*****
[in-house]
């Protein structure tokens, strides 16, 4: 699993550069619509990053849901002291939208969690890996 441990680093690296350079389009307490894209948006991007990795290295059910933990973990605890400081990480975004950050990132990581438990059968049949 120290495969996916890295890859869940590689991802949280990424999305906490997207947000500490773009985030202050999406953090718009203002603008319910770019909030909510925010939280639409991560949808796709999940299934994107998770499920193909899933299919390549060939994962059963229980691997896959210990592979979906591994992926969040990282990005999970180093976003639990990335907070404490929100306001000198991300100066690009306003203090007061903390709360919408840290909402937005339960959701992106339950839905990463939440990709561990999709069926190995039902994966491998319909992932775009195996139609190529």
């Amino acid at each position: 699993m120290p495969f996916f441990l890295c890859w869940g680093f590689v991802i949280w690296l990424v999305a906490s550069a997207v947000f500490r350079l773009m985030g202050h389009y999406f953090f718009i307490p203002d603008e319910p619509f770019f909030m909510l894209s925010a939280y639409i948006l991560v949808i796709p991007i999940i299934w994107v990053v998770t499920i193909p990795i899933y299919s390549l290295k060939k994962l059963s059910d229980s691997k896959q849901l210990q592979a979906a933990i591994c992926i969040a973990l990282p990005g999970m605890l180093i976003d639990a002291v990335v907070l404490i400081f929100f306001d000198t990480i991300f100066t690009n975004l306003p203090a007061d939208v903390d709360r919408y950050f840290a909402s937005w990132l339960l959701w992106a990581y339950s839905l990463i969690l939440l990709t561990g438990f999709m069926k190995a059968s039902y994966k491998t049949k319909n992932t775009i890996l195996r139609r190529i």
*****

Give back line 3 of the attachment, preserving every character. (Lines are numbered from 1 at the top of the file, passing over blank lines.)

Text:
């Amino acid at each position: 699993m120290p495969f996916f441990l890295c890859w869940g680093f590689v991802i949280w690296l990424v999305a906490s550069a997207v947000f500490r350079l773009m985030g202050h389009y999406f953090f718009i307490p203002d603008e319910p619509f770019f909030m909510l894209s925010a939280y639409i948006l991560v949808i796709p991007i999940i299934w994107v990053v998770t499920i193909p990795i899933y299919s390549l290295k060939k994962l059963s059910d229980s691997k896959q849901l210990q592979a979906a933990i591994c992926i969040a973990l990282p990005g999970m605890l180093i976003d639990a002291v990335v907070l404490i400081f929100f306001d000198t990480i991300f100066t690009n975004l306003p203090a007061d939208v903390d709360r919408y950050f840290a909402s937005w990132l339960l959701w992106a990581y339950s839905l990463i969690l939440l990709t561990g438990f999709m069926k190995a059968s039902y994966k491998t049949k319909n992932t775009i890996l195996r139609r190529i």